A lot can change in two years. Just ask Sen. Harry Reid (D-Nev.).

A comprehensive energy and climate bill just isn’t in the cards for the United States anytime soon. Instead, the embattled Senate majority leader now will simply play the hand that he’s been dealt. Ironically, Reid’s most powerful card comes from one of America’s best-known oilmen.  

At the National Clean Energy Summit in Las Vegas, where Reid received a standing ovation, oilman T. Boone Pickens touted his own plan for bolstering renewable energy production. The Pickens Plan is a 10-year path to fund wind, natural gas, and transmission capabilities with the goal of having the United States produce 20 percent of the nation’s energy from wind-generation facilities.

Politically, Pickens has something Reid doesn’t have: Favorability across the political aisle. Beyond funding the “swift boat” attack adds that sank John Kerry’s presidential campaign, Pickens has a way with words that can resonate with both the economic and hawkish wings of the Republican Party. "How can you use oil from the enemy that is dirty and more expensive?" Pickens asked during the Las Vegas conference. "I am telling you, we are going to go down in history as the dumbest crowd that ever was."

During the conference, Reid acknowledged that what little support existed for earlier versions of a cap-and-trade bill continues to evaporate as the mid-term elections near. So instead, Reid said a lighter bill will soon be introduced, and guess what it will be modeled after? The Pickens Plan.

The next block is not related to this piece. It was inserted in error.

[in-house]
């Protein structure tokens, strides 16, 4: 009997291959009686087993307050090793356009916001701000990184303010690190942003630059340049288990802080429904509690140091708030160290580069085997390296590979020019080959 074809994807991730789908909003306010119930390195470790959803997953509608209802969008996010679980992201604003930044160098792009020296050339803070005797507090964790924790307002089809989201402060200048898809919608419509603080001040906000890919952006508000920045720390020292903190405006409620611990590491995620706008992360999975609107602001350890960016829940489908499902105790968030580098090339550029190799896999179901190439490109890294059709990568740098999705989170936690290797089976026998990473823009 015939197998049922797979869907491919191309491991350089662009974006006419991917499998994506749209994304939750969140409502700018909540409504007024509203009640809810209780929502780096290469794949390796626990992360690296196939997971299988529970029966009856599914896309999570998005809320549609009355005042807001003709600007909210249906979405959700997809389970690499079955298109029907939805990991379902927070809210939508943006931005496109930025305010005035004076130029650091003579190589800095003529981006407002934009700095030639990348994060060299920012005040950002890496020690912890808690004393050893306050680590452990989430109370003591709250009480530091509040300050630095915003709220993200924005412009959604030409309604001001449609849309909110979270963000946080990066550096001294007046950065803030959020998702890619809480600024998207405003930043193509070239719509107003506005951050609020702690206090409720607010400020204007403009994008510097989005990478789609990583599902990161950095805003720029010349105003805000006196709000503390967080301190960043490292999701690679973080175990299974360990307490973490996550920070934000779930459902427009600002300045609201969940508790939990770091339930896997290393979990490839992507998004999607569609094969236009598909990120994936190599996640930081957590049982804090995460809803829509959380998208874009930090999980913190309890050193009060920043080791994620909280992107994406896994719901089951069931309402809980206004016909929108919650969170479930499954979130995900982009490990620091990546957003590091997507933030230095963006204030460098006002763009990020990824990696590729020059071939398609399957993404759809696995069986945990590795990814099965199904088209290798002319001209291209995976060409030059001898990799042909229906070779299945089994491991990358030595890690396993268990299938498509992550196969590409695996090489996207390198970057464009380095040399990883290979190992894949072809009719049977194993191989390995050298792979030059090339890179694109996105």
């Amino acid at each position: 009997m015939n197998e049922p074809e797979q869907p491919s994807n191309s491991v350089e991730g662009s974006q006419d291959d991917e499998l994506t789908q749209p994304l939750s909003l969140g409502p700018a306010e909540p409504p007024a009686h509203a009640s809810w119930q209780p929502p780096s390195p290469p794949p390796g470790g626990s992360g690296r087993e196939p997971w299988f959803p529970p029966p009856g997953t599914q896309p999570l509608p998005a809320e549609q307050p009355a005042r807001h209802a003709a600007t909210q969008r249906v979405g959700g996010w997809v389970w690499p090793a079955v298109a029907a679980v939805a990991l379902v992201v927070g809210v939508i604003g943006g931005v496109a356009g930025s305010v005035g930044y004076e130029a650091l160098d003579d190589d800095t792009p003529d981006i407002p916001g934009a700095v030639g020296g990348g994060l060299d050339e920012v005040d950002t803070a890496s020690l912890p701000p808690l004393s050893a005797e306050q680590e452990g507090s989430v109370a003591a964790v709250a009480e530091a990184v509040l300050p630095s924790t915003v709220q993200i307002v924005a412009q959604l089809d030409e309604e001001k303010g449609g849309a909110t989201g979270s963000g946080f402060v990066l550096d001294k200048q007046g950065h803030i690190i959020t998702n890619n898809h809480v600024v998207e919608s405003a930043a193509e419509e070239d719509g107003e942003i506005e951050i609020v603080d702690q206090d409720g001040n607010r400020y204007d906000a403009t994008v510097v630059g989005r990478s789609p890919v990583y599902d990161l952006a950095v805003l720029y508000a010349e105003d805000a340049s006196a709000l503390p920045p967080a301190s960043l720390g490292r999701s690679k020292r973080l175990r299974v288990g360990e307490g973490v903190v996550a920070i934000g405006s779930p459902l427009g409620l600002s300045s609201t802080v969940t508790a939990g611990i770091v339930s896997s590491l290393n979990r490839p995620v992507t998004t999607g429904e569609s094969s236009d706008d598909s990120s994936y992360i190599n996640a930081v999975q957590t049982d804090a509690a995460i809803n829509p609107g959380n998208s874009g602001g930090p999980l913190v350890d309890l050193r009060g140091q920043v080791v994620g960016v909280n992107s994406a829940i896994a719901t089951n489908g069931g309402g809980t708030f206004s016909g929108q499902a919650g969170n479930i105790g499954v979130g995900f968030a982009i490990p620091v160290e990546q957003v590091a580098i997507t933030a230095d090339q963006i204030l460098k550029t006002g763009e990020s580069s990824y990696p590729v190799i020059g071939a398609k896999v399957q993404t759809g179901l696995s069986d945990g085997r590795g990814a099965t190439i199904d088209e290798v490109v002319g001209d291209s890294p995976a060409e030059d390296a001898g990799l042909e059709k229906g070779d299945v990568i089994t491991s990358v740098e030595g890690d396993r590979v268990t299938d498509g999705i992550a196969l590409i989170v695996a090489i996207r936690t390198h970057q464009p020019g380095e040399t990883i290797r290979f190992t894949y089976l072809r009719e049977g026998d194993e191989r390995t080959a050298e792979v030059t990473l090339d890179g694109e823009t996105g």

Reid announced that before year’s end, he would introduce a version of the Pickens Plan that incentivizes America’s natural sources of energy. For many environmentalists, that isn’t close to everything they had hoped for when they supported the Democratic agenda in 2008. But in 2010, the game plan has changed. Now it’s just about getting something done on energy.

That is one big shift. Environmentalists’ best hope for something is now being modeled after an oilman’s plan.

Why the Pickens Plan has become Harry Reid's plan
The Oklahoma oilman's plan for energy independence may be the last best hope for any type of energy plan to get done.